Camping / Central Florida / Kayak & Canoe / Lodging / Parks & Forests / Springs

Silver Springs State Park: Famous spring plus cabins, hiking, history

Clear turquoise water along Silver River. (Photo: Bonnie Gross)

Clear turquoise water along Silver River. (Photo: Bonnie Gross)

The former Silver River State Park and the Silver Springs attraction are now one terrific state park

Silver Springs has been famous since the 1870s; it is Florida’s best-known spring.  And yet, its location in the center of the state in Ocala miles off the expressway means lots of Florida residents and visitors haven’t been here.

Some might hear Silver Springs and think “tacky tourist attraction.”

You couldn’t be more wrong.

Rhesus monkey at Silver Springs State Park in Ocala. (Photo: Bonnie Gross)

Rhesus monkey escaped from a jungle attraction decades ago and can be spotted in Silver Springs State Park in Ocala. (Photo: Bonnie Gross)

In 2013, the state of Florida took over the famous spring attraction, merging it with a neighboring state park and preserving one of the most exquisite slices of Florida natural beauty anywhere.

A sunken boat is a haven for turtles along the Silver River. (Photo: Bonnie Gross)

A sunken boat is a haven for turtles along the Silver River. (Photo: Bonnie Gross)

Silver Springs State Park now offers visitors a wide variety of activities and features:

  • The classic glass-bottom boat tour, which was Florida’s first, begun in 1878, continues.
  • Canoe and kayak rentals are now available at the Silver Springs headwater. These allow you to  enjoy pristine scenery and wildlife on what could be Florida’s most beautiful kayak trail.
  • Fifteen miles of lovely forest trails that can be walked or ridden on mountain bikes.
  • The best state-park cabins we’ve ever stayed in – for $110 a night, you get a fully equipped two-bedroom house with a huge screened porch, a gas fireplace, surrounded by a mature forest.
  • Beautiful tree-shaded sites for tents or RVs.
  • A museum and environmental education center set in a village of historic Cracker buildings that were moved here to tell the story of Florida’s pioneers.
  • Horseback riding on trails at the nearby Marjorie Harris Carr Cross Florida Greenway, part of the Florida State Parks.

In addition, Silver Springs State Park is a great base for exploring Ocala National Forest, particularly the opportunity to canoe on Juniper Spring, a half hour east, or the Ocklawaha,  a half hour north. Staying here, you also could visit Marjorie Kinnan Rawlings Cross Creek, a highlight of any trip to this region.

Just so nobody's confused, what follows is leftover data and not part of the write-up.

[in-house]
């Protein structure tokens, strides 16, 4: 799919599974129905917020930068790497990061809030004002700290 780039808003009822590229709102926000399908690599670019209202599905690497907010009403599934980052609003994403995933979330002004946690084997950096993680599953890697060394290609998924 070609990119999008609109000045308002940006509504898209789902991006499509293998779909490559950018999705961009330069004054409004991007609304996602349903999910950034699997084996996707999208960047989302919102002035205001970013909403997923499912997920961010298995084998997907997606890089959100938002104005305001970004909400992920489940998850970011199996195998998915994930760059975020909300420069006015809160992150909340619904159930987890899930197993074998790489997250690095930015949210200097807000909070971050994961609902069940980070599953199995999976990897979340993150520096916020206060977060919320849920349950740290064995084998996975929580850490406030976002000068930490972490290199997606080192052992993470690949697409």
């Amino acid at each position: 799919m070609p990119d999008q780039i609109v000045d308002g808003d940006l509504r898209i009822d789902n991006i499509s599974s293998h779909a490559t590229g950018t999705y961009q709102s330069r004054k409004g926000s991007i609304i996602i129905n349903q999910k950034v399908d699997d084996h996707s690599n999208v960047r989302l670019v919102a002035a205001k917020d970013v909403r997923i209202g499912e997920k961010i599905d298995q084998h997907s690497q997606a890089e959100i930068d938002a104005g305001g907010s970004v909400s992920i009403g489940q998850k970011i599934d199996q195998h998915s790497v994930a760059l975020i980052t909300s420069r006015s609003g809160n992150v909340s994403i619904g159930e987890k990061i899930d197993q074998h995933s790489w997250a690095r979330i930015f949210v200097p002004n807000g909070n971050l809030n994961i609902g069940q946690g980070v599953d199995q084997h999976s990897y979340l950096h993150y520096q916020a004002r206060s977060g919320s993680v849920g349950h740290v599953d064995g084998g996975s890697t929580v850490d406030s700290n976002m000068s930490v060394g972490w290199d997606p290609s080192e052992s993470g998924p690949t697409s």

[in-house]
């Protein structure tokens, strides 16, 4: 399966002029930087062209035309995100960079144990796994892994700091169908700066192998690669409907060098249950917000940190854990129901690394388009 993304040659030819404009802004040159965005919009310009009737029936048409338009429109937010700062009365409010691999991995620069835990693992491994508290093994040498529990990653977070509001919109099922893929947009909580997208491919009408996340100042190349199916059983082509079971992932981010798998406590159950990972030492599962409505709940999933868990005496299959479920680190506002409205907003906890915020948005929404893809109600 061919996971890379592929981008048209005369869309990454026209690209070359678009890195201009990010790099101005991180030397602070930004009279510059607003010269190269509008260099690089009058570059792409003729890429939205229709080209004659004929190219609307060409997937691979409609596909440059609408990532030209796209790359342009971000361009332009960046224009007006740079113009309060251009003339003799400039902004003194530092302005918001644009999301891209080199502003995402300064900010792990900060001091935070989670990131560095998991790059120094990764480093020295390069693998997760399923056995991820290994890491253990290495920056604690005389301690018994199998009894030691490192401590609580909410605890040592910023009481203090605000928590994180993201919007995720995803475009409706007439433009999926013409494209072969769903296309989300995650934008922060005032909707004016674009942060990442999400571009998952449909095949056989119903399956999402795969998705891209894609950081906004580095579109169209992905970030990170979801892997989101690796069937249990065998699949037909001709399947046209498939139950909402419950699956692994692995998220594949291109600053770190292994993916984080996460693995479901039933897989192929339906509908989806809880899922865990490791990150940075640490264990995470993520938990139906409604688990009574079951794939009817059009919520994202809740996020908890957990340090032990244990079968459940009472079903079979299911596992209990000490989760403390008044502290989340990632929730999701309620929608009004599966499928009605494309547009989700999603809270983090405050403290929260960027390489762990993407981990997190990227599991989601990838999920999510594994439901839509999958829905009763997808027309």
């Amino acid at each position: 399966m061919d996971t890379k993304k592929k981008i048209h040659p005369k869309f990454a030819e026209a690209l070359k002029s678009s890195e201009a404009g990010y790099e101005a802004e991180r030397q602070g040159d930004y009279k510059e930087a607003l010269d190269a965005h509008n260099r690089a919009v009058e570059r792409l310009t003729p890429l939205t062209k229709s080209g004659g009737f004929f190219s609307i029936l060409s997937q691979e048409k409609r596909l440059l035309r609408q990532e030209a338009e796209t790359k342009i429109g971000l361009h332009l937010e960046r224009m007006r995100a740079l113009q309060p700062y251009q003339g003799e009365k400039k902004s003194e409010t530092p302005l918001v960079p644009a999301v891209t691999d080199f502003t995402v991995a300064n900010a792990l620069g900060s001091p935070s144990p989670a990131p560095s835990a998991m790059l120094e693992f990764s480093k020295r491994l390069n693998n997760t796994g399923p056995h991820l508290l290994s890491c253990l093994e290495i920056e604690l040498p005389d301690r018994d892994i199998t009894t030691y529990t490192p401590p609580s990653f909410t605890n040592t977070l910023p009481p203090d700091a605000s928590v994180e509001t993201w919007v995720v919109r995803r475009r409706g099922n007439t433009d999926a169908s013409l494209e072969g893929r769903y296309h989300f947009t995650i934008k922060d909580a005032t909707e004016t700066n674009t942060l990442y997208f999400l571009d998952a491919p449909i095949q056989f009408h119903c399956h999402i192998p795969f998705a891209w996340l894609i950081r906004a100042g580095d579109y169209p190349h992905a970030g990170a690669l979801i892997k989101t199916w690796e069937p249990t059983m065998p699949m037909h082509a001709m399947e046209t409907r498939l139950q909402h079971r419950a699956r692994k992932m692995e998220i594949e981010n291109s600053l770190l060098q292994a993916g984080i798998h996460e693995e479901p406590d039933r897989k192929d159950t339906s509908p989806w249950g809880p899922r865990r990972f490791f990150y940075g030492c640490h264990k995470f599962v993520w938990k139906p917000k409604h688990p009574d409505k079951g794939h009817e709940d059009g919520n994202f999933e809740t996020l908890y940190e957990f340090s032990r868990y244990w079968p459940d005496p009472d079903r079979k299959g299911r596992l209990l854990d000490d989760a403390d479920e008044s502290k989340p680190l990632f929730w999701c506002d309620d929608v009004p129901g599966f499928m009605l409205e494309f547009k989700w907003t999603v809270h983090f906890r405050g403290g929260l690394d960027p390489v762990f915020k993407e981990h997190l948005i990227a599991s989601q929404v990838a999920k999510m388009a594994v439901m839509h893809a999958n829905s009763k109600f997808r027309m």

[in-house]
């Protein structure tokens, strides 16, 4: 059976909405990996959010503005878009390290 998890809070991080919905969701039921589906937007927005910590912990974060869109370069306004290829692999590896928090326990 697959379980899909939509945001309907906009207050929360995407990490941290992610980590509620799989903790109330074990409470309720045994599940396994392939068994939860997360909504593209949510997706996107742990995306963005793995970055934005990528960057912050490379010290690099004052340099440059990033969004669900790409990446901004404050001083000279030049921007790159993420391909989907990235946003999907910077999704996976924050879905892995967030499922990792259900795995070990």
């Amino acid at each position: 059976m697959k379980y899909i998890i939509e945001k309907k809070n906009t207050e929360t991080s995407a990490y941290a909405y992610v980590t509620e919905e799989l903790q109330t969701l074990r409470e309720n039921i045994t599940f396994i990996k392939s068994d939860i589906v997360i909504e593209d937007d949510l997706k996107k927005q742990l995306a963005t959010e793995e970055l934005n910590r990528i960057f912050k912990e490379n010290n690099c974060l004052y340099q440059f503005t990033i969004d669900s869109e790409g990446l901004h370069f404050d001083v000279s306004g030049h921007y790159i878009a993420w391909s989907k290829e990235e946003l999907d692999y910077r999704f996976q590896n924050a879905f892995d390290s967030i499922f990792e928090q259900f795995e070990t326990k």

Cabins and camping at Silver Springs State Park

silver-river-porch

The screen porch on the cabins at Silver Springs State Park is huge.

silver-river-fireplace

In winter, you can have fireplace-lit coziness with the flick of switch, turning on the gas fireplace at Silver Springs State Park.

silver-river-cabin-exterior

The cabins at Silver Springs State Park are actually well-equipped two bedroom Cracker-style houses.

We love cabins in Florida State Parks and we’ve stayed in many, but these are about the best we’ve experienced.

It starts with the setting. Each “cabin” – and these are really houses more than cabins – is situated in the woods surrounded only by big trees and vegetation, separated from neighboring cabins. Out back, there’s a fire ring for campfires and s’mores.  The metal roofs and big porches make these structures look like Florida Cracker houses.

The screened porches are massive. You could hold a sit-down luncheon for 40 in the porch if there were tables and chairs.  Instead, there is a big picnic table, a few rocking chairs and solitude.

Inside, there are two bedrooms, one with a double bed; one with twins. A sleeper sofa increases capacity to six. The bathroom is designed to work well with multiple guests. These accommodations would lend themselves to two families or three couples sharing.

The Silver River: Beautiful and endangered.

The Silver River at Silver Springs State Park.

There’s a full kitchen and dining room table for six, cozy wooden cabin-like décor and a gas fireplace that provides a warm glow with the flick of a switch.  At the ranger station, you can check out board and cards games, as there is no wifi, no phones and no TV.

The kitchen has a dishwasher and microwave. My only criticisms: Don’t plan to do real cooking. There are few serving dishes, no cutting board and few pans. And our cabins had the hardest bed I’ve ever found.

The campgrounds are similarly well-planned with each site large enough to separate it from its neighbors.  Here’s a picture of a typical site.

Cabins and campsites can be reserved up to 11 months in advance and you must reserve cabins for at least two nights on weekends and holidays. (And they book up for weekends way in advance.)

You reach the cabins, as well as the hiking trails and the Cracker village, via the former entrance to Silver River State Park, on County Road 35.

The history of Silver Springs and what it’s like today

silver springs 1880s

Silver Springs was one of Florida’s earliest attraction. This photo, courtesy of the Florida Memory Project, is from the 1880s.

silver springs palm 1940 postcard

This horseshoe palm pictured in this 1940s postcard of Silver Springs is still there!

The beauty of Silver Spring, one of the largest artesian springs in the world, has been appreciated for hundreds of years. The first glass-bottom boat tours started in 1878 – incredibly early by Florida standards.